The Herdwick Shepherd, James Rebanks, is the latest of several generations to have tended flocks in the Lake District, but he now has a book and 45,000 Twitter followers entranced by the starkly beautiful scenes he photographs every day. Here he explains what his life is like and why his documenting of it appeals to so many people.
People have farmed sheep and cattle in the English uplands for 4-5,000 years – it is a culture as old as the pyramids.
The Lake District fells are mostly "common land" – with legal grazing rights held by the graziers (the landlord often has no grazing rights). I have always been involved in the family farm and have worked with the sheep since I was very small with my grandfather. Today we farm about 600 sheep.
I started tweeting about three years ago, initially as an experiment to see if anyone was interested. It quickly became clear that they were in large numbers. I have written poems and journalism for more than 15 years, and realised that this was a good way to be creative with pictures and words about our way of life. We now have 44,000 followers and some recent video clips of our puppies were viewed 600,000 times.
The Lake District is the UK’s nominated site for World Heritage status in 2016-17 – its unique pastoral farming system is a key part of its historic significance. It is one of the world’s most amazing surviving historic farming landscapes.
The children’s author Beatrix Potter left 15 farms and 4,000 acres in her will to the National Trust and specified the need to protect and sustain the traditional Herdwick farming system. The trust owns many thousands of sheep in its landlord’s flocks and they are taken on by the tenants of their farms.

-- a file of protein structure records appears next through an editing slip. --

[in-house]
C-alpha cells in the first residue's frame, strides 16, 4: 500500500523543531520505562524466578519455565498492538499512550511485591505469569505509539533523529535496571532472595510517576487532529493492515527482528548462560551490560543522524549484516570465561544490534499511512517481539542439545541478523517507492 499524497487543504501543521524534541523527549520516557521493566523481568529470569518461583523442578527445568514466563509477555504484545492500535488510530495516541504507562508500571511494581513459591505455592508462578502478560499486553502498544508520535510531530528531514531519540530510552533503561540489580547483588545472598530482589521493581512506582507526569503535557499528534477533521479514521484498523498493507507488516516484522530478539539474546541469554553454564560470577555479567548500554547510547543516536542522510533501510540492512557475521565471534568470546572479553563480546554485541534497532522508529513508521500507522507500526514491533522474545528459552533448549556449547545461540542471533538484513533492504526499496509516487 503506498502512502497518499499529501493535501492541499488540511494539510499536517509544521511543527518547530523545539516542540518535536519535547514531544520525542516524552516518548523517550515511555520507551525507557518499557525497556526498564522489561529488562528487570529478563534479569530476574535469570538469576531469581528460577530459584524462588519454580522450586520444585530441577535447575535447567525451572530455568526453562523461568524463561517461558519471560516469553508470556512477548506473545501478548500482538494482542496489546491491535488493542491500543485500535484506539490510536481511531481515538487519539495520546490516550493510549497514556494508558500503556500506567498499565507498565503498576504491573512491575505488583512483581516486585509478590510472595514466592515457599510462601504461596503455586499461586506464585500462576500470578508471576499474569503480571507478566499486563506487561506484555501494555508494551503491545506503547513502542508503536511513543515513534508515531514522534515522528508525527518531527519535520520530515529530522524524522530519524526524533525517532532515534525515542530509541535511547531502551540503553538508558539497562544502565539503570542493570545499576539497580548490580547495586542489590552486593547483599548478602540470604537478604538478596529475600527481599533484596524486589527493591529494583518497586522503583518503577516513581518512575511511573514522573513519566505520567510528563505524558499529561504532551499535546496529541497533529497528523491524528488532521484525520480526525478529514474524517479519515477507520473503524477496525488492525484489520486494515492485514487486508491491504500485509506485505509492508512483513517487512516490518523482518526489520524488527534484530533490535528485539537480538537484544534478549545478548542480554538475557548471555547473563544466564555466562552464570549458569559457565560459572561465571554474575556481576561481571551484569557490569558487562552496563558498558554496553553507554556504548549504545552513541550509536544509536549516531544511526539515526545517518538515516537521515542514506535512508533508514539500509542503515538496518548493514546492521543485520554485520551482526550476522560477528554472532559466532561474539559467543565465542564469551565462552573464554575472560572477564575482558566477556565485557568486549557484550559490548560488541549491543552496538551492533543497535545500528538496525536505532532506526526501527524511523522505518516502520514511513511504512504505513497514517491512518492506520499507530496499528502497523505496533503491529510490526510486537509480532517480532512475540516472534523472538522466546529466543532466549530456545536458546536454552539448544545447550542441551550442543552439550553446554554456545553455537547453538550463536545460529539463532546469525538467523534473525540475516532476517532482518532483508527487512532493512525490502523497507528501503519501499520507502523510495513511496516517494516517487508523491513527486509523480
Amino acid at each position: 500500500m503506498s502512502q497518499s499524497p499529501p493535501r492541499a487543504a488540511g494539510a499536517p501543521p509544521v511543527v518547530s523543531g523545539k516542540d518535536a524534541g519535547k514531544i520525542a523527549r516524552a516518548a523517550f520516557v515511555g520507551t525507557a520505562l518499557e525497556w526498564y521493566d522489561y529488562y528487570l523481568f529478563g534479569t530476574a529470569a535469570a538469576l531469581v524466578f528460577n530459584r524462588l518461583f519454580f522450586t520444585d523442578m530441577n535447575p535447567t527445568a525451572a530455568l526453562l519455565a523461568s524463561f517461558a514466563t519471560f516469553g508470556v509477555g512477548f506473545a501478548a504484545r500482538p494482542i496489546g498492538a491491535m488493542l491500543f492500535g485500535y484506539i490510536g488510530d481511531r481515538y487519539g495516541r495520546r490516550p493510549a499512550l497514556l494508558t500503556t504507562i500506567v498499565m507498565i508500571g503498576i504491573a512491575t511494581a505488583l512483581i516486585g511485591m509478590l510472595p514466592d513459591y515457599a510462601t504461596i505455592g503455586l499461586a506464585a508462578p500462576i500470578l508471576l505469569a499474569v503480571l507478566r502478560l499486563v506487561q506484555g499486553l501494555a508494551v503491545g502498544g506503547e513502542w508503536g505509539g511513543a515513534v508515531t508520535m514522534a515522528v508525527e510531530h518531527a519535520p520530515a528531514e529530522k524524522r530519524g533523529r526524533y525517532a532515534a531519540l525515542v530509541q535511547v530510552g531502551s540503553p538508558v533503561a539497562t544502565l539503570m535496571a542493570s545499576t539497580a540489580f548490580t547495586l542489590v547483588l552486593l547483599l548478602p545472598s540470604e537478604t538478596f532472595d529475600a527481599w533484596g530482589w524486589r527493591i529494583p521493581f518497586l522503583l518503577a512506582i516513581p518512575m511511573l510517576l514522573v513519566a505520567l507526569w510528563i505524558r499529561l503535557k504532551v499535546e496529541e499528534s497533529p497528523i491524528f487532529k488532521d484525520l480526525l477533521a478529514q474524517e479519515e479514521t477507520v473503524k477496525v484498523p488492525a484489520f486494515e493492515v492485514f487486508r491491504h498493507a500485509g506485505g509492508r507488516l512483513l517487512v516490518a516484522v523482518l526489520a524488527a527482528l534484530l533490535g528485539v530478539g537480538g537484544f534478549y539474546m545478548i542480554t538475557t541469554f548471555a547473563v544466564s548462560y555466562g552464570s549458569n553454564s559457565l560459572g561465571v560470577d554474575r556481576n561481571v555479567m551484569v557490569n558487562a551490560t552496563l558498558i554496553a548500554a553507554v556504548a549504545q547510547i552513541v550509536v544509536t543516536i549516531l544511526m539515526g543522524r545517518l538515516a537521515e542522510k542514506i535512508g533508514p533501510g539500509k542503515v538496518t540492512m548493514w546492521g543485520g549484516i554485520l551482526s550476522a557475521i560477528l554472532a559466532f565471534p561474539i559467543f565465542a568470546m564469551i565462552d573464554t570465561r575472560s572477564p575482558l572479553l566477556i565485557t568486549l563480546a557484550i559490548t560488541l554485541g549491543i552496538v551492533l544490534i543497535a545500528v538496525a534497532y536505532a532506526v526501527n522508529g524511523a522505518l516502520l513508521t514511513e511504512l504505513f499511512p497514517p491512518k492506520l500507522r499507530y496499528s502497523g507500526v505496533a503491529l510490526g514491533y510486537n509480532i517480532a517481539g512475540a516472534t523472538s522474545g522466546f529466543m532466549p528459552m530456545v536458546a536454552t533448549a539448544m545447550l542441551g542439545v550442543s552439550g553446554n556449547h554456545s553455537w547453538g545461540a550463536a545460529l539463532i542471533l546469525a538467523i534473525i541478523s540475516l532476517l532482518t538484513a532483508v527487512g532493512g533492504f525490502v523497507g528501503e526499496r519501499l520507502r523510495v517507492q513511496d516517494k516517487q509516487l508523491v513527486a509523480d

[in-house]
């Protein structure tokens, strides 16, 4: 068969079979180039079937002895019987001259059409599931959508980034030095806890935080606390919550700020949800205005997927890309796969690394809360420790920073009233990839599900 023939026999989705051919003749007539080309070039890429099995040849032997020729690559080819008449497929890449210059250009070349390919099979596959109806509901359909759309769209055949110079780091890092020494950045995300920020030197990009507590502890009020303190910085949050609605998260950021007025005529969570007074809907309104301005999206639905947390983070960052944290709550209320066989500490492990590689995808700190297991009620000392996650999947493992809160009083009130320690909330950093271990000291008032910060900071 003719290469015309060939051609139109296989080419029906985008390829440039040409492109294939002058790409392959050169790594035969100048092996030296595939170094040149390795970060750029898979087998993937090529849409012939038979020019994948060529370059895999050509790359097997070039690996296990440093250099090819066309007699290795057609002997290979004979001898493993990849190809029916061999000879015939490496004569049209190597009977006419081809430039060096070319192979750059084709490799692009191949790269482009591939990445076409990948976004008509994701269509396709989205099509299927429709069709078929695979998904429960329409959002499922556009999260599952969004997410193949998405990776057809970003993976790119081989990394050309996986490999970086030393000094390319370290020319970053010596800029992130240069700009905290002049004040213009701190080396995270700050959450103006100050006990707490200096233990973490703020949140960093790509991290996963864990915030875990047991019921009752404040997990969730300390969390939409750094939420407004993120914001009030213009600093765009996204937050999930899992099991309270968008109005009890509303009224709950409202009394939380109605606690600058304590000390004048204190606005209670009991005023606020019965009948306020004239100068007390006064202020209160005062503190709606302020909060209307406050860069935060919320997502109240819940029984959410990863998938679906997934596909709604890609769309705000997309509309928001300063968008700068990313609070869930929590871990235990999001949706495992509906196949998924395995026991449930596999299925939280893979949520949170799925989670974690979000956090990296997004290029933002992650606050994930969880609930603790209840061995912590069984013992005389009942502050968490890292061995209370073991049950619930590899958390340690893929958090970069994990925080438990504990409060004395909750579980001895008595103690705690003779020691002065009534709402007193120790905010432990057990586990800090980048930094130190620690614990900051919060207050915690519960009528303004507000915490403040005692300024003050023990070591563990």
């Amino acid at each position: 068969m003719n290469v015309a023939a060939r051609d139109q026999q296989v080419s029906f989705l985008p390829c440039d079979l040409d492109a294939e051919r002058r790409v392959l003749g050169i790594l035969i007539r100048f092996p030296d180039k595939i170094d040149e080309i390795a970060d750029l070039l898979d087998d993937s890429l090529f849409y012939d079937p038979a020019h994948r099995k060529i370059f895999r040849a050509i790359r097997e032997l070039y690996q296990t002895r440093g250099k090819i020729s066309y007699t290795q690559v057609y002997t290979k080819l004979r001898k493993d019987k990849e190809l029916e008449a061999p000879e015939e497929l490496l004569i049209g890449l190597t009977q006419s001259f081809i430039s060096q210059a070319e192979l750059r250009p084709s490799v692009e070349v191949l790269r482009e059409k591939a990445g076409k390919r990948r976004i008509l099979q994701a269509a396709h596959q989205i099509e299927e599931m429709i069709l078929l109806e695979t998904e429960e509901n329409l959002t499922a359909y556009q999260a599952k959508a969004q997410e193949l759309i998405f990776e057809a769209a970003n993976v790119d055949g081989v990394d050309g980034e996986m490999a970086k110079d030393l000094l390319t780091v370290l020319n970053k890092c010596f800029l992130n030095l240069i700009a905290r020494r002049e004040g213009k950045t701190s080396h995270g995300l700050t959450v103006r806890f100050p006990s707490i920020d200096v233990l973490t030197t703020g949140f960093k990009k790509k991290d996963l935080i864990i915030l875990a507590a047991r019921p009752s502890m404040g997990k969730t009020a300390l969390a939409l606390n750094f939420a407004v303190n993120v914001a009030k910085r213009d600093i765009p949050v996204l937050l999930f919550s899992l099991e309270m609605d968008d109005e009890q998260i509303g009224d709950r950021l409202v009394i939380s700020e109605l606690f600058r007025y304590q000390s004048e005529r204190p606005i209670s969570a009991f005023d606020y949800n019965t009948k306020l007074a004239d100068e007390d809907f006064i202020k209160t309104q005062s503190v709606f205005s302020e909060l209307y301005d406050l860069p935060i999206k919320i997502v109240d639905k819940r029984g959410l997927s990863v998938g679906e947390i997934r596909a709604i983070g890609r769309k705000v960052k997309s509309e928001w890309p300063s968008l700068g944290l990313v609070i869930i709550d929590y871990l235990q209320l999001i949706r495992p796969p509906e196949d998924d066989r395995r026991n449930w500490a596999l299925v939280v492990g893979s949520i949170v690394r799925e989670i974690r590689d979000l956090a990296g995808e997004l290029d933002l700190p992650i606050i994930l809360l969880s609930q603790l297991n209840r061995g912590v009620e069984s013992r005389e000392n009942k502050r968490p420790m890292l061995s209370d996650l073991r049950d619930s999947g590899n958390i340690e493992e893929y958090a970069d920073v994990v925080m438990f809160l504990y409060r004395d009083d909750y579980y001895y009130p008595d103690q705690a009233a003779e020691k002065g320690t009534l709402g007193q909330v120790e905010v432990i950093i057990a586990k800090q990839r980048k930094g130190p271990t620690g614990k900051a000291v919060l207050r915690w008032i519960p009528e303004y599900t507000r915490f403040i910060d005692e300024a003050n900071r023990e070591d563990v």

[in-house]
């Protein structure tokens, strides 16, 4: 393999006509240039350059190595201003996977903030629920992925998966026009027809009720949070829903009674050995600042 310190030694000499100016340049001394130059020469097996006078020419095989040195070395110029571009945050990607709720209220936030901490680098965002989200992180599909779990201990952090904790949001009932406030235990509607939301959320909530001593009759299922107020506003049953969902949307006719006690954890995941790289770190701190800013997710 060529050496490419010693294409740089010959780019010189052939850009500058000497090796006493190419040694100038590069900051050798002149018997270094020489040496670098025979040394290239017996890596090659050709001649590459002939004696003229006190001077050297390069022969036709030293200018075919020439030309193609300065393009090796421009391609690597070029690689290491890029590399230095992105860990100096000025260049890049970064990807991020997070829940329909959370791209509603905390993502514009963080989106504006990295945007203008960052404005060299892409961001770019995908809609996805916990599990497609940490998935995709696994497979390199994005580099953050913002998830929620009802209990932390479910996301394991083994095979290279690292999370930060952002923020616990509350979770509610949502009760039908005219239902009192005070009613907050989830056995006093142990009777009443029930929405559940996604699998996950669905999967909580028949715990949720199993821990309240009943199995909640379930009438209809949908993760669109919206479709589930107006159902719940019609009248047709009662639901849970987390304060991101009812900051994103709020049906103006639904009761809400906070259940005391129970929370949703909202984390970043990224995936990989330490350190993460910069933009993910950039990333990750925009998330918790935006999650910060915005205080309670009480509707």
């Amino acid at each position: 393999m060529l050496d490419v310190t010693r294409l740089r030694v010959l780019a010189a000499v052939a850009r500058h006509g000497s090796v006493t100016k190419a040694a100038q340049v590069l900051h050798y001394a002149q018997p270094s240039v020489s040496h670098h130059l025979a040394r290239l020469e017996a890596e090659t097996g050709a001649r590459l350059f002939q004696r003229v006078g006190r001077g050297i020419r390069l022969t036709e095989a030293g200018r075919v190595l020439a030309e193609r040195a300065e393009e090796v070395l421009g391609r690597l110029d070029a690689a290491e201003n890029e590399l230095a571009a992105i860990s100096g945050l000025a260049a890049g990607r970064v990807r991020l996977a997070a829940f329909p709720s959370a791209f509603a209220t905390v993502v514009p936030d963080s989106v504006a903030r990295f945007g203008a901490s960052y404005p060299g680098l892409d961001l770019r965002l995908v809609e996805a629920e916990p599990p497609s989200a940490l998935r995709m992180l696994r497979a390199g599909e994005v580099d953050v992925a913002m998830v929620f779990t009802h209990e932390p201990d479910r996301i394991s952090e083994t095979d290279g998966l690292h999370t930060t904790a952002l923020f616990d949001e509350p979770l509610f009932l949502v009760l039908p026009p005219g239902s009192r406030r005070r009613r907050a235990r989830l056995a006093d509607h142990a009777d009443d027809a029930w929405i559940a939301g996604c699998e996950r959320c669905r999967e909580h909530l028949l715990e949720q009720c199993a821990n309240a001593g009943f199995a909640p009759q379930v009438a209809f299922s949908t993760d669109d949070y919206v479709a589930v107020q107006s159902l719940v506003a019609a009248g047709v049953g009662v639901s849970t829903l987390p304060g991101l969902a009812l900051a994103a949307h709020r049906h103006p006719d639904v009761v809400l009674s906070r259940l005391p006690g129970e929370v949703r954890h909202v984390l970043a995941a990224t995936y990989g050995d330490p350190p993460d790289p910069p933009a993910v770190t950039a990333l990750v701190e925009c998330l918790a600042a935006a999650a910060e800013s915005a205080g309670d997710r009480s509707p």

Herdwick sheep are native to the Lake District. There are about 50,000 breeding females, but the number is declining due to environmental schemes – 95% of them live in a 20-mile radius of each other. They are classed as "at risk" because of the threats to them.
Herdwick sheep are "hefted", which means they hold without fences to a place on the fell, or hill or mountain, because they are taught a sense of belonging by their mothers in their first summer. This stretches back countless centuries and has never been broken.
DNA analysis suggests that Herdwick sheep really did come by boat with the Vikings a thousand or more years ago. Their closest relatives live far to the north.
Because flocks graze the fells together a system of lug (ear) and smit (body) marks has evolved to identify the sheep, and these are captured in the Lake District Shepherd’s Guide which has been published for more than 200 years. Similar systems exist for reindeer herders in Norway and Sweden.
The average income of a Lake District fell farmer is ?8,500, according to figures from Newcastle University. Lambs are sold for a quarter of their real price in 1970.
It is a tough way to make a living.